Social Group Sanctions
The first class of students affected by this policy has reacted to the sanctions in a variety of ways.
Harvard could deny recognition—and exemption from the College’s sanctions—to student social groups whose graduate boards it determines exert too much sway over the organizations.
Two organizations spent a total of $90,000 in the first quarter of 2018 lobbying around legislation that could imperil the College’s ability to enforce its social group sanctions.
Asked whether he is concerned by the push to oppose the penalties, Khurana said he thinks “people should respect a private institution’s ability to organize itself around its mission.”
"I worry [the legislation] represents an effort by Congress to regulate student life and the shape and character of private institutions in a way that threatens to undermine that diversity of choice and experience," Faust wrote.
Harvard is considering requiring gender-neutral student social groups to disclose anonymized gender breakdowns to the College in order to avoid Harvard’s sanctions, per an email obtained by The Crimson.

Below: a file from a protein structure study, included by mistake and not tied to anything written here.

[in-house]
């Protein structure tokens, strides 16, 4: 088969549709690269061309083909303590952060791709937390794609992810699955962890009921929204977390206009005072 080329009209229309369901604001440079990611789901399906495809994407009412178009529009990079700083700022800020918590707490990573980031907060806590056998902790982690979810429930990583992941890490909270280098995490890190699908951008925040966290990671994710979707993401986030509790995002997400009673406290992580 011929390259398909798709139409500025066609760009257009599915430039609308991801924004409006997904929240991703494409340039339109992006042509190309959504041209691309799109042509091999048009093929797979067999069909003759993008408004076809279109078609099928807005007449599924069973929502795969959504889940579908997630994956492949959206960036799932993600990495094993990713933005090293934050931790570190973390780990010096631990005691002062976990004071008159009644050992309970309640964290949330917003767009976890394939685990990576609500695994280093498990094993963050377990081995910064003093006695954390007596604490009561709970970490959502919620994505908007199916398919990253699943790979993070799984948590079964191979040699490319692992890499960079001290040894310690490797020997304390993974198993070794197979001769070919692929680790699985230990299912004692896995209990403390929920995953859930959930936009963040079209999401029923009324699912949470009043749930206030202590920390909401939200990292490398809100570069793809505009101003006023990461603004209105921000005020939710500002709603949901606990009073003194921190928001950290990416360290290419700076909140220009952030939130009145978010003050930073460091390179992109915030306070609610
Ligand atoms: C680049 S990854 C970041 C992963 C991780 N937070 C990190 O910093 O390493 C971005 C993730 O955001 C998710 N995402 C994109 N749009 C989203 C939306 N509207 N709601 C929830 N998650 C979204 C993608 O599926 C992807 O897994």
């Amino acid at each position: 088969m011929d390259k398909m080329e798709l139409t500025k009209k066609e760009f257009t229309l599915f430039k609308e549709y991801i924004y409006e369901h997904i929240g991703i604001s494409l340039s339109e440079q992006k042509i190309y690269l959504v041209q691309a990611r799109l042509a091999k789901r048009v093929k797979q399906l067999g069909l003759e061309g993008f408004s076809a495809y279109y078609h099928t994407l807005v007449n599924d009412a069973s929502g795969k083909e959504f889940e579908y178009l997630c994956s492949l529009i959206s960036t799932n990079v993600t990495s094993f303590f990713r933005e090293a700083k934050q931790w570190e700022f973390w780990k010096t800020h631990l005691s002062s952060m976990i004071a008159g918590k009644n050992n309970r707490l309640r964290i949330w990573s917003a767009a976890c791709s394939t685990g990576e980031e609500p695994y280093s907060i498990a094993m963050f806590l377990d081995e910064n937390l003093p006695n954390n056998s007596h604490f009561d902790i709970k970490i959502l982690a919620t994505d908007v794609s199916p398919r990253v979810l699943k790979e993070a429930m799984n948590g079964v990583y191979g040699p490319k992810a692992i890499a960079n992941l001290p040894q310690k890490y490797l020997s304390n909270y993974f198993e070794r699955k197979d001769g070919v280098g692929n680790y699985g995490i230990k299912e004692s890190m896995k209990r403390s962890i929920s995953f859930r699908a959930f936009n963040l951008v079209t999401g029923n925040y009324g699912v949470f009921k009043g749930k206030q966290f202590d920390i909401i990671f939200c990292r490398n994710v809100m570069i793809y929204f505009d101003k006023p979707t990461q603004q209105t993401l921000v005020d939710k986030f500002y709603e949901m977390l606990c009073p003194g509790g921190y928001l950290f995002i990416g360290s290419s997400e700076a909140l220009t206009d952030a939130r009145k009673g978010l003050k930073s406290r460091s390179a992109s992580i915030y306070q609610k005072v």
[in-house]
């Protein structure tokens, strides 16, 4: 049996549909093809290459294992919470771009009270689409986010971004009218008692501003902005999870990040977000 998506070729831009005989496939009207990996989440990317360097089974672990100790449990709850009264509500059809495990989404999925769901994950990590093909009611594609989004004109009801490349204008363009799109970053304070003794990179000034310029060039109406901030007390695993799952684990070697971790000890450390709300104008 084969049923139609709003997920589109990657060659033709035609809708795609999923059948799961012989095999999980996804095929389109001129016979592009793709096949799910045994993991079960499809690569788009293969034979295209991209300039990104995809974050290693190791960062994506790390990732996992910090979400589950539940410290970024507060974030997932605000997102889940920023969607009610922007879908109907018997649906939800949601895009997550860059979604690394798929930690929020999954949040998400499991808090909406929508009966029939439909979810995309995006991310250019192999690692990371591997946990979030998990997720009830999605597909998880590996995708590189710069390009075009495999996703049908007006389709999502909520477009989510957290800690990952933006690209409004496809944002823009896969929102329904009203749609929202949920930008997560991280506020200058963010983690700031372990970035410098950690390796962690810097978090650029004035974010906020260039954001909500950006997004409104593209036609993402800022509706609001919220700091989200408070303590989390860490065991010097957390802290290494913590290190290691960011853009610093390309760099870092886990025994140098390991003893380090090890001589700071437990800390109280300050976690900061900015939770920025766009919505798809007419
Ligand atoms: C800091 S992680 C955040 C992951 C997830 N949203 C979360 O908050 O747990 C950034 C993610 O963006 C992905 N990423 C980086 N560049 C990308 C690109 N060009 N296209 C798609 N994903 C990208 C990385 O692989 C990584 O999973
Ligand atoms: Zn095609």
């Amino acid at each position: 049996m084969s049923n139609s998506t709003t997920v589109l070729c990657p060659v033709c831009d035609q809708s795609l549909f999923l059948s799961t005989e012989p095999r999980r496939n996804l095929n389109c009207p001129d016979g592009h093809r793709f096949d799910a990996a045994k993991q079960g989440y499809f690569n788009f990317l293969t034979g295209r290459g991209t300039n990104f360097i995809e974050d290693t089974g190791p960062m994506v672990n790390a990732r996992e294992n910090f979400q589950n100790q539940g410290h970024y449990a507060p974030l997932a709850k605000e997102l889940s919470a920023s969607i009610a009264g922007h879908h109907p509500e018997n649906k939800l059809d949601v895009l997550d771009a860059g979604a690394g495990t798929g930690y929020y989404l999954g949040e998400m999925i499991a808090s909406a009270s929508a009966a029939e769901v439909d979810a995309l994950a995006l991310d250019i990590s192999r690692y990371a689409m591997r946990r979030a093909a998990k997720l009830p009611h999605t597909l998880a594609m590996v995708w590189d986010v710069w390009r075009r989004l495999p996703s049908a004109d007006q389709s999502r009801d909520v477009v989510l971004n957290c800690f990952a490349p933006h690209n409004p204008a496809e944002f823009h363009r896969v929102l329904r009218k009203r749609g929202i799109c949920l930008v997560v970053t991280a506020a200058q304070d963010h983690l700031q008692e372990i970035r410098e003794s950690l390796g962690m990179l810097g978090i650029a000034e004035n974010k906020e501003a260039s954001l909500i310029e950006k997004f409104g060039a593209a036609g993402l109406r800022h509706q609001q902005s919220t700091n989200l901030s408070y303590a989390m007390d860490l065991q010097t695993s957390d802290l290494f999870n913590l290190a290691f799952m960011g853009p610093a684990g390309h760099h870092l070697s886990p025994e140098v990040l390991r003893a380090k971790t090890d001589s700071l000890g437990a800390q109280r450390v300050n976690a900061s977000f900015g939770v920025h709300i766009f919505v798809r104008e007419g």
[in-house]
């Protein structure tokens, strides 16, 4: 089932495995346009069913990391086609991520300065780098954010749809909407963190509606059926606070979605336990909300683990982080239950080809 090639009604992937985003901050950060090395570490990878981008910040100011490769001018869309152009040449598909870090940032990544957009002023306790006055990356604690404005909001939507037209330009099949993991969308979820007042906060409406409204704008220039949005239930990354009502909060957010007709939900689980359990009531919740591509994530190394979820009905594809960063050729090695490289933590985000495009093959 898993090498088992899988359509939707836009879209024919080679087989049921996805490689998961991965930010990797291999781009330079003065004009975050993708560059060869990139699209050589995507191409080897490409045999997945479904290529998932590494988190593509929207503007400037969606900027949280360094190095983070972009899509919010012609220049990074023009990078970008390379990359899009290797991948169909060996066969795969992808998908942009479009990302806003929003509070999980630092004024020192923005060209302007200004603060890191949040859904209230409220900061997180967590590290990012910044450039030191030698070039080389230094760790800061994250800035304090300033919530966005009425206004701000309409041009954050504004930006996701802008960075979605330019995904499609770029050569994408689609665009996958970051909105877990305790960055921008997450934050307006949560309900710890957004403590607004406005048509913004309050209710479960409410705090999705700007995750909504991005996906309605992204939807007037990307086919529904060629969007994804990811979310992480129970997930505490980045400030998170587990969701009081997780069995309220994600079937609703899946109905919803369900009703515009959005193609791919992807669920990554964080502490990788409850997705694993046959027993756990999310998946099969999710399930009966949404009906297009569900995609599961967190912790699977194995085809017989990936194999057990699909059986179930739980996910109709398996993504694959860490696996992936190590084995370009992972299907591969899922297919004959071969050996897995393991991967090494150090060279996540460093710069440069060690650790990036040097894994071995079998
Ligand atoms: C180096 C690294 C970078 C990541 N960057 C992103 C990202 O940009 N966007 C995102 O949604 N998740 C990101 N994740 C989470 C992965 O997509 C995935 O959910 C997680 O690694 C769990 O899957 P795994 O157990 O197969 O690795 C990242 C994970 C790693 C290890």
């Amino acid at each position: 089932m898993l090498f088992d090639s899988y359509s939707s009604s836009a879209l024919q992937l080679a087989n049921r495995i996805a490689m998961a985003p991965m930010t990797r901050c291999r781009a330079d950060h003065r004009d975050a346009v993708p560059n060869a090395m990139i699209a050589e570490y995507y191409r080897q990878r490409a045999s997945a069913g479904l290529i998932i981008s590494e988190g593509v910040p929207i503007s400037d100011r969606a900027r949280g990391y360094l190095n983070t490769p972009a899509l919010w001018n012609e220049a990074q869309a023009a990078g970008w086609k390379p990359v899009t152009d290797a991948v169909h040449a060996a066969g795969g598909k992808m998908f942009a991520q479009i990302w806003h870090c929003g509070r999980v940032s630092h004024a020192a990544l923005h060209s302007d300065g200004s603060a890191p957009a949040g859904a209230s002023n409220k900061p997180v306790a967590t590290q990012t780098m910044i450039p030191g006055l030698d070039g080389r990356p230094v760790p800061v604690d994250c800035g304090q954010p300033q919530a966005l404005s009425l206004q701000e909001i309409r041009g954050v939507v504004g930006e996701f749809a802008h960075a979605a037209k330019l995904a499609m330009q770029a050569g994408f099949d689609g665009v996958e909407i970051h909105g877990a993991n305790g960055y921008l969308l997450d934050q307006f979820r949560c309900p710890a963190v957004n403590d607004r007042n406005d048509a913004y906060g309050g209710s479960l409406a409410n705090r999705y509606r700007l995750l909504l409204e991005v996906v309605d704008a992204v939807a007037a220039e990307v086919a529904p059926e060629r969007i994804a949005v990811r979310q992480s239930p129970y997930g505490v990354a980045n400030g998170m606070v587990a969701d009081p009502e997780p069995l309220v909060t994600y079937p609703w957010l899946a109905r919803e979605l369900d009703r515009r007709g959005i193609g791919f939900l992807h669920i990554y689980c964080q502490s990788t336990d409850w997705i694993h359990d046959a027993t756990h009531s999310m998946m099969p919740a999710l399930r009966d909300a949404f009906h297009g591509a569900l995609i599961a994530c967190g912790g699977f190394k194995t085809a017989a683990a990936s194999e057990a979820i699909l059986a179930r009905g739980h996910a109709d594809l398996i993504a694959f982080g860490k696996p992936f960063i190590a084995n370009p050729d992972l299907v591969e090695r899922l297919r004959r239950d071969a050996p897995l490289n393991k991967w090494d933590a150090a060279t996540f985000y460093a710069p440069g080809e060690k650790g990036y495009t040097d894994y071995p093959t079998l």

The UC president and vice president urged administrators to consider student voices as they implement the College's controversial sanctions.
A pro-Greek life political action committee is pushing for legislation that could imperil Harvard’s social group sanctions and has added a final club member to its board of directors.
“It’s the type of thing that you allow for the possibility but you don’t plan for its being an eventuality,” said Richard T. Porteus Jr. ’78, the graduate president of the Fly Club.
The Committee on Student Life met Thursday morning to discuss the College’s long-anticipated final implementation plan for its social group policy—and to begin to determine the committee’s role in evaluating that policy.
The College canceled a proposed “bridge” program that would have allowed traditionally all-female final clubs and sororities a longer period of time to go gender-neutral.